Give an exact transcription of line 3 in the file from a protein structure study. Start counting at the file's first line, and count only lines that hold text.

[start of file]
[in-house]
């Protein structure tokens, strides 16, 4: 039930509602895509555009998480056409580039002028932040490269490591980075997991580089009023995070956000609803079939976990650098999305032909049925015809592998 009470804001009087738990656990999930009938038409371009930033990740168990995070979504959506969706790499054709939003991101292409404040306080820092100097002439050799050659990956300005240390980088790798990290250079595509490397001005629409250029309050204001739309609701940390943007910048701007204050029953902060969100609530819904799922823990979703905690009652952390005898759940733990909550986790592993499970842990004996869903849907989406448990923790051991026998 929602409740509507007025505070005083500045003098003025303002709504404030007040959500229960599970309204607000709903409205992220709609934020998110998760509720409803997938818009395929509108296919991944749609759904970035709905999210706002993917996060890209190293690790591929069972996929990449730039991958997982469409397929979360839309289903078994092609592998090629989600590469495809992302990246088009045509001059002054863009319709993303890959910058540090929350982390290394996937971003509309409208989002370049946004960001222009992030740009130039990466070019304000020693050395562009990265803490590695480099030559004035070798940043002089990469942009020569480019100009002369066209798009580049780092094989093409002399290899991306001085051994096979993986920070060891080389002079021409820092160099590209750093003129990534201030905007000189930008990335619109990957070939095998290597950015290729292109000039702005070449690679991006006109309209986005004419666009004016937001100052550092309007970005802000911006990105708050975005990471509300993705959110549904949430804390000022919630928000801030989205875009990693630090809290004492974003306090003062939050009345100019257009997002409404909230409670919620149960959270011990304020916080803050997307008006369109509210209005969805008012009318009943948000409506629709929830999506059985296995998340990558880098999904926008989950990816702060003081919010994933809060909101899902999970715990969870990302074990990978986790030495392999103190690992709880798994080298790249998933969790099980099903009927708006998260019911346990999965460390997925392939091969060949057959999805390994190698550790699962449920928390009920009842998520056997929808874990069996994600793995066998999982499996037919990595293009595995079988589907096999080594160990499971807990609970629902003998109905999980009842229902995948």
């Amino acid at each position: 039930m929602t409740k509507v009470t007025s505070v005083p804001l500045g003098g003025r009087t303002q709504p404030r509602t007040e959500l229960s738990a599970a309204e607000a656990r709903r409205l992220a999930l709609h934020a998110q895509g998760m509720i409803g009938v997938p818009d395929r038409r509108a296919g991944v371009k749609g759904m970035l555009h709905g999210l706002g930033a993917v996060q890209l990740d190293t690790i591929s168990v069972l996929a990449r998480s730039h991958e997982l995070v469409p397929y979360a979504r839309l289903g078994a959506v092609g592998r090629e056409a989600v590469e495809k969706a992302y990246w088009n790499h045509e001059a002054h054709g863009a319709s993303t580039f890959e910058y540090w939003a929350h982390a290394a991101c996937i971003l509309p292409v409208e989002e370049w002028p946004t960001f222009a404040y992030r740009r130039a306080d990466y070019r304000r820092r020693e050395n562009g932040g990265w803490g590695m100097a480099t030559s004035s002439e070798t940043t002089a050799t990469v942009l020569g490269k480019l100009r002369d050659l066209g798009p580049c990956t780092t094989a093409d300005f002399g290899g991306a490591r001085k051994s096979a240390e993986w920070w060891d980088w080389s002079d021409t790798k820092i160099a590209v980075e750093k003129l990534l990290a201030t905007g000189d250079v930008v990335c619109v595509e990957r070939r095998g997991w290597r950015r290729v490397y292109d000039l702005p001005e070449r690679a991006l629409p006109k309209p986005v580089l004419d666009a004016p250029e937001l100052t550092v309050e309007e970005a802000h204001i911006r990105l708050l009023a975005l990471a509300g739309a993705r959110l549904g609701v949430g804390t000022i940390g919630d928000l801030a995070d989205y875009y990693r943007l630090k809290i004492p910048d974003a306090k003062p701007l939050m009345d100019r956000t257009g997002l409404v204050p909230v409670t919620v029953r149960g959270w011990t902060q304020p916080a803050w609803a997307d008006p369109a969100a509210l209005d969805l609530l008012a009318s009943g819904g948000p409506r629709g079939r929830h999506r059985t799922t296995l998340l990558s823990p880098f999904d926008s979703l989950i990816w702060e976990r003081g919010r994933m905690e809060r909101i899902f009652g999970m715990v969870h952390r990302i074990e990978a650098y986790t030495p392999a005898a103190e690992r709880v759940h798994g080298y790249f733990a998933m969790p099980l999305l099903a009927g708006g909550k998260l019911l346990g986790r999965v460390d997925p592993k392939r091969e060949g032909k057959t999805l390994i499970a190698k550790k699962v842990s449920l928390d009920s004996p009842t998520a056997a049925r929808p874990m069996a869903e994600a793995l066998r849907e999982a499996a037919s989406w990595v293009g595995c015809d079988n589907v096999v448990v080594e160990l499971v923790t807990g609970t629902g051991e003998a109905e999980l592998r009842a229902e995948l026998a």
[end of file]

């Amino acid at each position: 039930m929602t409740k509507v009470t007025s505070v005083p804001l500045g003098g003025r009087t303002q709504p404030r509602t007040e959500l229960s738990a599970a309204e607000a656990r709903r409205l992220a999930l709609h934020a998110q895509g998760m509720i409803g009938v997938p818009d395929r038409r509108a296919g991944v371009k749609g759904m970035l555009h709905g999210l706002g930033a993917v996060q890209l990740d190293t690790i591929s168990v069972l996929a990449r998480s730039h991958e997982l995070v469409p397929y979360a979504r839309l289903g078994a959506v092609g592998r090629e056409a989600v590469e495809k969706a992302y990246w088009n790499h045509e001059a002054h054709g863009a319709s993303t580039f890959e910058y540090w939003a929350h982390a290394a991101c996937i971003l509309p292409v409208e989002e370049w002028p946004t960001f222009a404040y992030r740009r130039a306080d990466y070019r304000r820092r020693e050395n562009g932040g990265w803490g590695m100097a480099t030559s004035s002439e070798t940043t002089a050799t990469v942009l020569g490269k480019l100009r002369d050659l066209g798009p580049c990956t780092t094989a093409d300005f002399g290899g991306a490591r001085k051994s096979a240390e993986w920070w060891d980088w080389s002079d021409t790798k820092i160099a590209v980075e750093k003129l990534l990290a201030t905007g000189d250079v930008v990335c619109v595509e990957r070939r095998g997991w290597r950015r290729v490397y292109d000039l702005p001005e070449r690679a991006l629409p006109k309209p986005v580089l004419d666009a004016p250029e937001l100052t550092v309050e309007e970005a802000h204001i911006r990105l708050l009023a975005l990471a509300g739309a993705r959110l549904g609701v949430g804390t000022i940390g919630d928000l801030a995070d989205y875009y990693r943007l630090k809290i004492p910048d974003a306090k003062p701007l939050m009345d100019r956000t257009g997002l409404v204050p909230v409670t919620v029953r149960g959270w011990t902060q304020p916080a803050w609803a997307d008006p369109a969100a509210l209005d969805l609530l008012a009318s009943g819904g948000p409506r629709g079939r929830h999506r059985t799922t296995l998340l990558s823990p880098f999904d926008s979703l989950i990816w702060e976990r003081g919010r994933m905690e809060r909101i899902f009652g999970m715990v969870h952390r990302i074990e990978a650098y986790t030495p392999a005898a103190e690992r709880v759940h798994g080298y790249f733990a998933m969790p099980l999305l099903a009927g708006g909550k998260l019911l346990g986790r999965v460390d997925p592993k392939r091969e060949g032909k057959t999805l390994i499970a190698k550790k699962v842990s449920l928390d009920s004996p009842t998520a056997a049925r929808p874990m069996a869903e994600a793995l066998r849907e999982a499996a037919s989406w990595v293009g595995c015809d079988n589907v096999v448990v080594e160990l499971v923790t807990g609970t629902g051991e003998a109905e999980l592998r009842a229902e995948l026998a």